Plant ID forum: Do These Evergreens Look OK To You?

Views: 470, Replies: 9 » Jump to the end
Name: Abbey
Eastern New York State (Zone 6a)
Bookworm Lover of wildlife (Black bear badge) Garden Photography Garden Art Birds Region: New York
Herbs Container Gardener Annuals Dog Lover Butterflies Plant Lover: Loves 'em all!
Image
Garden10
Mar 30, 2017 12:30 PM CST
I need your reassurance, please. I inherited two evergreens when I moved here, and a wildlife biologist who was helping me with a problem asked me if I had any toxic yews on my property -- huh? I found out that the yews that I grew up with, the ones with the red berry with the hole on the end and the visible seed inside, are toxic to many forms of wildlife as well as people. Never knew anything about it, he told me because I have deer in this area. And he was adamant that if I did have any, I need to get them out pronto and then use Roundup to get rid of the root. Well, I wouldn't use Roundup if it meant peace on earth, but I took his point and was surprised how vehement he was, not his natural demeanor. Well, I don't have any of those, and I'm thinking they are the only kind that are trouble, but since this is new to me, I was hoping you folks would look at a picture of the two I have on the property and let me know if they are OK, and, since life is for learning, if you could tell me what kind they are? It would set my mind at ease. I'm not doing anything with the front of the property except mulching, there's a septic tank there, that's new for me, and underground cables and I'd just rather concentrate on the back. Thank you!
Thumb of 2017-03-30/Garden10/3498e2


Thumb of 2017-03-30/Garden10/a29c1c

"Every now and then I leave the book on the seat and go and have a refreshing potter among my flower beds from which I return greatly benefited, and with a more just conception of what is worth bothering about, and what is not." The Solitary Summer -- Elizabeth von Arnim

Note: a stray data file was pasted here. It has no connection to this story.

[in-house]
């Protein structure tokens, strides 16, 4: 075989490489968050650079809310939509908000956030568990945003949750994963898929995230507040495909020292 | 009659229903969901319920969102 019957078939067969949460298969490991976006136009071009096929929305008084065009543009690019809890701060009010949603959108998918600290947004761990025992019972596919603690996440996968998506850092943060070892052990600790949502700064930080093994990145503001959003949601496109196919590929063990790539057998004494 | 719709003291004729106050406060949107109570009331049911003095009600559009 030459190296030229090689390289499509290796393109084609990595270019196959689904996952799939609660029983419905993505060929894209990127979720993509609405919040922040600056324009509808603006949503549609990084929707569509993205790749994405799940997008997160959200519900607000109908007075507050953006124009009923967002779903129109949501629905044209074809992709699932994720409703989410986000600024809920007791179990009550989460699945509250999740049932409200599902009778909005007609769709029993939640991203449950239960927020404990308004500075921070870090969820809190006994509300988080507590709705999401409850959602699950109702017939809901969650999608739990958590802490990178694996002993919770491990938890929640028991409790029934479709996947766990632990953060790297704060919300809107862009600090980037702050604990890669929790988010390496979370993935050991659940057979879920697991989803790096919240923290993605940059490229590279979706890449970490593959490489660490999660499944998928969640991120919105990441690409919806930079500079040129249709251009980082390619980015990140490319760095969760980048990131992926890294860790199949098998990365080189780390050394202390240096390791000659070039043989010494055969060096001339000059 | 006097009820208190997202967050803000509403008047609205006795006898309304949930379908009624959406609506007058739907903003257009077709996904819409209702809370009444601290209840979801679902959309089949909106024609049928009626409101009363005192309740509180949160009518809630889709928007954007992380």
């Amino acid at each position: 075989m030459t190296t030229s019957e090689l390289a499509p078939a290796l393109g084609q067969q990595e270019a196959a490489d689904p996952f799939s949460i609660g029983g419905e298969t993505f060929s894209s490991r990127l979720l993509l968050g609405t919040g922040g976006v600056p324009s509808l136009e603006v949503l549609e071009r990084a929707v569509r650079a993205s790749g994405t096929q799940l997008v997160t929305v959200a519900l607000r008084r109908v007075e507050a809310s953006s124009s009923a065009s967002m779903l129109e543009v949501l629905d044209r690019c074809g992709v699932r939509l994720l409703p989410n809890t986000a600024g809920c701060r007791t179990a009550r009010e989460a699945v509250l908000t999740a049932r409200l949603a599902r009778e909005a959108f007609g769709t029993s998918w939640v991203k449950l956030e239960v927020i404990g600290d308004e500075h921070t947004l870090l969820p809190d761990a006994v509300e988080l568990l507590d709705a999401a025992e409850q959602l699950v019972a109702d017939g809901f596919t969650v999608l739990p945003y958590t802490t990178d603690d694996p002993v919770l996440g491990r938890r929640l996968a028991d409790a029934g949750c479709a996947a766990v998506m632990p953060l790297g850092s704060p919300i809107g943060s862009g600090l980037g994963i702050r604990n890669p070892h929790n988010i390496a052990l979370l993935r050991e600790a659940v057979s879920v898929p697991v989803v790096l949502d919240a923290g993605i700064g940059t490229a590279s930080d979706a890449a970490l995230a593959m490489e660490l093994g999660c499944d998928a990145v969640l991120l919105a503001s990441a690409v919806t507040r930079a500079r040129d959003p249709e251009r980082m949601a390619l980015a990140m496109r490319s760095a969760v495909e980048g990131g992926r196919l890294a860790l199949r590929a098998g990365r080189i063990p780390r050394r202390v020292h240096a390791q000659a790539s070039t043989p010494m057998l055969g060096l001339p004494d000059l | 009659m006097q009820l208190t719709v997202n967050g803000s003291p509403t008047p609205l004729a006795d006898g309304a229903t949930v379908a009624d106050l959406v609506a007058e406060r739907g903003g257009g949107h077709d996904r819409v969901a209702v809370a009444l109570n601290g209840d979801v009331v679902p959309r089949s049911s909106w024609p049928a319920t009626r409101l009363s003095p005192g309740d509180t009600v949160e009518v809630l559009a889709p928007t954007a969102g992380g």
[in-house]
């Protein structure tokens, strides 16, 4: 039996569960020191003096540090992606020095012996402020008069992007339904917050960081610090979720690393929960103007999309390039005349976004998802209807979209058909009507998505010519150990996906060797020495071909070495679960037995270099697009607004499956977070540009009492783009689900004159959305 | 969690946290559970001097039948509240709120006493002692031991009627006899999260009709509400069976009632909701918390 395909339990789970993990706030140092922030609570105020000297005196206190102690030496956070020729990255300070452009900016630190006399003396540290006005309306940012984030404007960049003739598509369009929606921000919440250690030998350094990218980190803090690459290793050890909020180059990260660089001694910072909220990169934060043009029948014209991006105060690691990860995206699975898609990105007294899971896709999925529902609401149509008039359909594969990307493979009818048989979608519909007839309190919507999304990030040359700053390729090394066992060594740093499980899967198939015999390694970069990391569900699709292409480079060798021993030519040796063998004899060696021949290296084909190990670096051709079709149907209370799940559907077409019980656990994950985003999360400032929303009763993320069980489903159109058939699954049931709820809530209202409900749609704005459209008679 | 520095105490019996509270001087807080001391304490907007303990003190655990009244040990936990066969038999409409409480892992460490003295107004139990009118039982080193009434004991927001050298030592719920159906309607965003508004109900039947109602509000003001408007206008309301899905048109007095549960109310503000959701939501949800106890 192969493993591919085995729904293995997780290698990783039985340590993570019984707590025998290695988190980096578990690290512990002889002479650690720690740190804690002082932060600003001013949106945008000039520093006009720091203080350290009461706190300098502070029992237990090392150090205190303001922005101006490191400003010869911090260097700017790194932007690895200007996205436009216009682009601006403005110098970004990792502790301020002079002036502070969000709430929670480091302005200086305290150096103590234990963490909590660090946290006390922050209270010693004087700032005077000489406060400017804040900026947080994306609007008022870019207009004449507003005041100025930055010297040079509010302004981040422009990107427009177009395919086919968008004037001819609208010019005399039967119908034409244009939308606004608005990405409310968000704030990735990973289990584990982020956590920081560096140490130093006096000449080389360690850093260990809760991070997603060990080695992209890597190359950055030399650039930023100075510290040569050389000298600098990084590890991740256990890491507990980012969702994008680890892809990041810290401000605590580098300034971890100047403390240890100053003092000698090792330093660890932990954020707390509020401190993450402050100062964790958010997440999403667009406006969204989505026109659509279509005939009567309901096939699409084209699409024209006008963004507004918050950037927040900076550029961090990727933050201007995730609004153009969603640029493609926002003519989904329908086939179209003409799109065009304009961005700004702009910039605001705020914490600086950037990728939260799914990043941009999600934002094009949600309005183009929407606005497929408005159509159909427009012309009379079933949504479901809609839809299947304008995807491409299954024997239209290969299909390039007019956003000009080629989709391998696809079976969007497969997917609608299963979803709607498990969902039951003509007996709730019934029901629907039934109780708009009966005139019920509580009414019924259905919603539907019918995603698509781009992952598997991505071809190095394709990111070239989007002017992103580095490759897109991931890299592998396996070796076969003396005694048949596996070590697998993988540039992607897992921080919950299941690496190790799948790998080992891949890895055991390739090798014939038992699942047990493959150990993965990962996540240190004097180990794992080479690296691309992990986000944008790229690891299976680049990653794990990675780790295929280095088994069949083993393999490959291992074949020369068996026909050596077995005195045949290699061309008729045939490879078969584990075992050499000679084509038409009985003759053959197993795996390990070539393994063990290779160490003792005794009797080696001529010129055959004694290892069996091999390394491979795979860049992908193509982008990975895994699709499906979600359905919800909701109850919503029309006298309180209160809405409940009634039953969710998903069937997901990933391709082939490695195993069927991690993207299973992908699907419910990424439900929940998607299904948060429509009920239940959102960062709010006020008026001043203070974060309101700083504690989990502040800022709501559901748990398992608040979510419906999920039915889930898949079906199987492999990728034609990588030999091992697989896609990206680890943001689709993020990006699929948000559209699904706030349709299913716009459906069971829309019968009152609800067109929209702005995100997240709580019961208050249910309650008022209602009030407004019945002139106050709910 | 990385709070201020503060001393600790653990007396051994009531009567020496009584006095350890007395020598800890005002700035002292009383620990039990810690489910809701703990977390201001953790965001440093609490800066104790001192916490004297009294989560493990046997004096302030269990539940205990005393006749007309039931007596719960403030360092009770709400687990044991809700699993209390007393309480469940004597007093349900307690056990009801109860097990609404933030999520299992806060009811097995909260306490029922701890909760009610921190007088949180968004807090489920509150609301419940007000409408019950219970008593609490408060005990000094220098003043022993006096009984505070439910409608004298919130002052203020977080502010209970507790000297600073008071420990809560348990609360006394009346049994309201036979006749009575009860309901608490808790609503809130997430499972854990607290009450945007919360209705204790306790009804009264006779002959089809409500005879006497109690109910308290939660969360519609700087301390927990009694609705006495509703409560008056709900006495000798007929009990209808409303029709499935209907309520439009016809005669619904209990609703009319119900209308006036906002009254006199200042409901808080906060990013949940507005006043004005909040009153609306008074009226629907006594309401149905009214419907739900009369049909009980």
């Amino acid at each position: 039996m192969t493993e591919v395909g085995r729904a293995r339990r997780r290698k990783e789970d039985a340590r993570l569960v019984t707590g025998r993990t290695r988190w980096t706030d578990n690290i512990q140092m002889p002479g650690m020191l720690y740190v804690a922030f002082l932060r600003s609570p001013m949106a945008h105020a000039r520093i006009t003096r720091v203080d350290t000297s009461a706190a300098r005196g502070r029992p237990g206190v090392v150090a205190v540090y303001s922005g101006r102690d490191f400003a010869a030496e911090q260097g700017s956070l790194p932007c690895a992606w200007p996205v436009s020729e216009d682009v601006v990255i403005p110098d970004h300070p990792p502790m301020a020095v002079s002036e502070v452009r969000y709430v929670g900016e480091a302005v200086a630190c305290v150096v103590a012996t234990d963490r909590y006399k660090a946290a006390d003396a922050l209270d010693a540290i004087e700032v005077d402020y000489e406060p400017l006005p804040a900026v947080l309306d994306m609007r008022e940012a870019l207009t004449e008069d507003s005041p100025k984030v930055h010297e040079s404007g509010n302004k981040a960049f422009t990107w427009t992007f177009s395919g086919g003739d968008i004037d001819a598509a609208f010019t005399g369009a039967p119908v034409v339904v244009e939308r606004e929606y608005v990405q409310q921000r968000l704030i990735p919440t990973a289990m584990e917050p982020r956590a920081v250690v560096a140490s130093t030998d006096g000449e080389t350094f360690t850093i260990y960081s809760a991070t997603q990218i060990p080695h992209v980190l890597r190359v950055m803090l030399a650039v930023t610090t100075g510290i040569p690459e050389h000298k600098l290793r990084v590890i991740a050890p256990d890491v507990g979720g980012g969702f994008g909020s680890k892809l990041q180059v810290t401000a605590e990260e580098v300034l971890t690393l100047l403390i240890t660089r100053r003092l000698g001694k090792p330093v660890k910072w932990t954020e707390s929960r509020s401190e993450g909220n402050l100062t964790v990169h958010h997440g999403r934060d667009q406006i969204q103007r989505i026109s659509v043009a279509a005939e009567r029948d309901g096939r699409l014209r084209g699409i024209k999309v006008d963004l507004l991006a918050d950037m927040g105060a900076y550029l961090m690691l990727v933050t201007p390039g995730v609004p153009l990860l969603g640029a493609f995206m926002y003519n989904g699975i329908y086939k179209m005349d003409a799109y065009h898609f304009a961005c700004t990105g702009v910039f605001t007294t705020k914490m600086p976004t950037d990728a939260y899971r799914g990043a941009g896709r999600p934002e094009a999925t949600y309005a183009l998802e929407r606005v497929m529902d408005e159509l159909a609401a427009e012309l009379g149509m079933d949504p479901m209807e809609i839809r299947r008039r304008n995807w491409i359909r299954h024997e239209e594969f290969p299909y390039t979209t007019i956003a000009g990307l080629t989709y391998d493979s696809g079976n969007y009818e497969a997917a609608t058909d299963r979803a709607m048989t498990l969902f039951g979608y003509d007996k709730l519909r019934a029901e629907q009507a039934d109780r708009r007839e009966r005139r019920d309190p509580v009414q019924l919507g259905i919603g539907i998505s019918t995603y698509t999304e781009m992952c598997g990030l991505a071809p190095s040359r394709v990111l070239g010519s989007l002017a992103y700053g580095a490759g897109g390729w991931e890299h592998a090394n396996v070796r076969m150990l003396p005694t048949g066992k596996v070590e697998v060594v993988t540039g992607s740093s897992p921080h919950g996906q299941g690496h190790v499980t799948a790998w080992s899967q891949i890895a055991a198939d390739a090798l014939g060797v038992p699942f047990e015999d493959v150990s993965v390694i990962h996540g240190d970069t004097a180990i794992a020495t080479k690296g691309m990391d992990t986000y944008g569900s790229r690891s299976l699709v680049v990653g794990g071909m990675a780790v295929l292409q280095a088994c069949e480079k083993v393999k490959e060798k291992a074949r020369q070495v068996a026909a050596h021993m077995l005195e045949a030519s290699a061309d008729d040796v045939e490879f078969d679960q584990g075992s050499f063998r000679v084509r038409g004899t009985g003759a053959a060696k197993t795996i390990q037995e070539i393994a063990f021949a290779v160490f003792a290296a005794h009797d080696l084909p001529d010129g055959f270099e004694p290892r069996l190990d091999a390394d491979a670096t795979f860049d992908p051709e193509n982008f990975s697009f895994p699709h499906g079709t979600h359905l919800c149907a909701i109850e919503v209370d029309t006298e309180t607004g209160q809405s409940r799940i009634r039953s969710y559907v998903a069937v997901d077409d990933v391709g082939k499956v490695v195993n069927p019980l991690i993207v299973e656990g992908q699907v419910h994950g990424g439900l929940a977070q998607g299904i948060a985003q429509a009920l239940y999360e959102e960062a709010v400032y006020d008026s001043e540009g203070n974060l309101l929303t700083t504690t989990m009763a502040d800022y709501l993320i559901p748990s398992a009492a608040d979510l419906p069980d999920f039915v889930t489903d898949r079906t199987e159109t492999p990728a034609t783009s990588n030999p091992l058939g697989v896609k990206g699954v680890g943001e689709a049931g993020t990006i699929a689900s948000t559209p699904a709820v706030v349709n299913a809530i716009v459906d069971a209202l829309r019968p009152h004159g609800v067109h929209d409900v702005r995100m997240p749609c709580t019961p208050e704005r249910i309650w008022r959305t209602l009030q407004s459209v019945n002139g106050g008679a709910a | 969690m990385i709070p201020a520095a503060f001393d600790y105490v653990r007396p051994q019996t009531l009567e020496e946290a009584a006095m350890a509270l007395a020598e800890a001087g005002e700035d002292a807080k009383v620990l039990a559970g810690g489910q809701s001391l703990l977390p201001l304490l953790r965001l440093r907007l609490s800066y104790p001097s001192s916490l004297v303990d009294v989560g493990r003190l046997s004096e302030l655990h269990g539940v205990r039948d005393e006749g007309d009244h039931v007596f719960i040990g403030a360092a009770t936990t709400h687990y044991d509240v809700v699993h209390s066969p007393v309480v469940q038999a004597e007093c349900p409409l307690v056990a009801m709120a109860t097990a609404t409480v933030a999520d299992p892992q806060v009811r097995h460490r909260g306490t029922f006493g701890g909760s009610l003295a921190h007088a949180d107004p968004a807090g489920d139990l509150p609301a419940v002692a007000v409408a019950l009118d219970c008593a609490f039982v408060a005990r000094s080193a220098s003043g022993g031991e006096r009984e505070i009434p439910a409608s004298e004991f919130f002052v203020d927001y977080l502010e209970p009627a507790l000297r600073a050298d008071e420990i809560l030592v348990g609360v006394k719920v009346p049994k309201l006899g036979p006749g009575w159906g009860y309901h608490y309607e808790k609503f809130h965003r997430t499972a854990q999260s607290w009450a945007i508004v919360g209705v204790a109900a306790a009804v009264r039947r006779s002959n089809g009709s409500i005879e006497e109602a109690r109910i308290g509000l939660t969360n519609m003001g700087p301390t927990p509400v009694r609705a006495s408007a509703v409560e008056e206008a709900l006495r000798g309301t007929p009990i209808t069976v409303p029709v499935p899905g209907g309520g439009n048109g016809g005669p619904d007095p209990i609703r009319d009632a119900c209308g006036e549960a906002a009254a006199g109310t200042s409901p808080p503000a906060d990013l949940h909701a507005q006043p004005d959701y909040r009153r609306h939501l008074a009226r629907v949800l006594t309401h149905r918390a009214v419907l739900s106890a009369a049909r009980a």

Name: Porkpal
Richmond, TX
Charter ATP Member I was one of the first 300 contributors to the plant database! Keeper of Poultry Farmer Roses Raises cows
Garden Ideas: Level 2 Celebrating Gardening: 2015 Plant Identifier
porkpal
Mar 30, 2017 12:47 PM CST
I am not very educated about evergreens, but I am quite sure those are not toxic. The first looks a bit like a blue spruce and the second could be arborvitae or some type of juniper - both okay.
Porkpal
Name: Sue
Ontario, Canada (Zone 4a)
Daylilies Birds Enjoys or suffers cold winters Native Plants and Wildflowers Butterflies Annuals
Region: Canadian Keeps Horses Dog Lover Plant Identifier Garden Sages
Image
sooby
Mar 30, 2017 12:48 PM CST
The top one looks like a spruce. I'm not sure about the other one but neither are yew. I'll suggest moving this question to the Plant ID forum. But just to add that deer are said not to be nearly as susceptible to yew poisoning as are livestock and reportedly frequently browse on it.
Name: Abbey
Eastern New York State (Zone 6a)
Bookworm Lover of wildlife (Black bear badge) Garden Photography Garden Art Birds Region: New York
Herbs Container Gardener Annuals Dog Lover Butterflies Plant Lover: Loves 'em all!
Image
Garden10
Mar 30, 2017 1:19 PM CST
Sorry, I didn't mean to post in the wrong place, I'm new. I'm sure it's not the first mistake I've made and am also reasonably sure it won't be the last, so please bear with me! The gentleman who helped me lives in Idaho and says they've had more than 200 yew poisonings among wild animals so far this year, and my research showed they are poisonous to domestic animals and humans as well, particularly kids. We used to squish the berries between our fingers when we were kids. And I've always been surprised that the mayonnaise and bologna sandwiches that had been sitting in a basket on the beach for hours before we ate them didn't kill us!! Thanks porkpal, it does look like arbor vitae but it's not shaped like one. But it's a relief to know they are OK, thanks so much!
"Every now and then I leave the book on the seat and go and have a refreshing potter among my flower beds from which I return greatly benefited, and with a more just conception of what is worth bothering about, and what is not." The Solitary Summer -- Elizabeth von Arnim
Name: Sue
Ontario, Canada (Zone 4a)
Daylilies Birds Enjoys or suffers cold winters Native Plants and Wildflowers Butterflies Annuals
Region: Canadian Keeps Horses Dog Lover Plant Identifier Garden Sages
Image
sooby
Mar 30, 2017 2:40 PM CST
Don't worry, it was not a mistake nor in the wrong place, just that with a more difficult ID the Plant ID forum should get you more answers. Conifers like your second picture are a little more difficult to identify.

From what I found on the web, it is specifically Japanese yew that is a concern for wildlife there in Idaho. So it may depend on the species of yew and the species of deer. I knew English yew was poisonous to livestock (and humans) because I used to have horses in the UK and it was something we looked out for, but from what I've read many deer species can and do eat yew.

For example from the USDA Forest Service fact sheet for Pacific yew, Taxus brevifolia:
https://www.fs.fed.us/database...

"IMPORTANCE TO LIVESTOCK AND WILDLIFE :
Pacific yew provides important food and cover for many wildlife species. Old-growth grand fir/Pacific yew forests are often considered